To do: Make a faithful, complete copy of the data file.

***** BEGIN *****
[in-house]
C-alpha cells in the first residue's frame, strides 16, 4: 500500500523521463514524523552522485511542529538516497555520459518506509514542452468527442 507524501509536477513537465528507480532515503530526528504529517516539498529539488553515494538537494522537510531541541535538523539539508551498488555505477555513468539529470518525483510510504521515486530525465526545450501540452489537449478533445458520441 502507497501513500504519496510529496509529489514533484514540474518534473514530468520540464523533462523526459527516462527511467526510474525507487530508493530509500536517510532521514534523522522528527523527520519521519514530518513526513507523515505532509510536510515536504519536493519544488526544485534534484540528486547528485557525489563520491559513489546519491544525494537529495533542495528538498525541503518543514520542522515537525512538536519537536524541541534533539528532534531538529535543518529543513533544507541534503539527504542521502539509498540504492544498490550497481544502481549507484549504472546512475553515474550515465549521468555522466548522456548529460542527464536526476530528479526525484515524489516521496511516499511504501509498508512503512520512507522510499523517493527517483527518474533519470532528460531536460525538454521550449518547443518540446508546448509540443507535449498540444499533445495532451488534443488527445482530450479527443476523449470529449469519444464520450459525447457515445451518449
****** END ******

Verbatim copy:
[in-house]
C-alpha cells in the first residue's frame, strides 16, 4: 500500500523521463514524523552522485511542529538516497555520459518506509514542452468527442 507524501509536477513537465528507480532515503530526528504529517516539498529539488553515494538537494522537510531541541535538523539539508551498488555505477555513468539529470518525483510510504521515486530525465526545450501540452489537449478533445458520441 502507497501513500504519496510529496509529489514533484514540474518534473514530468520540464523533462523526459527516462527511467526510474525507487530508493530509500536517510532521514534523522522528527523527520519521519514530518513526513507523515505532509510536510515536504519536493519544488526544485534534484540528486547528485557525489563520491559513489546519491544525494537529495533542495528538498525541503518543514520542522515537525512538536519537536524541541534533539528532534531538529535543518529543513533544507541534503539527504542521502539509498540504492544498490550497481544502481549507484549504472546512475553515474550515465549521468555522466548522456548529460542527464536526476530528479526525484515524489516521496511516499511504501509498508512503512520512507522510499523517493527517483527518474533519470532528460531536460525538454521550449518547443518540446508546448509540443507535449498540444499533445495532451488534443488527445482530450479527443476523449470529449469519444464520450459525447457515445451518449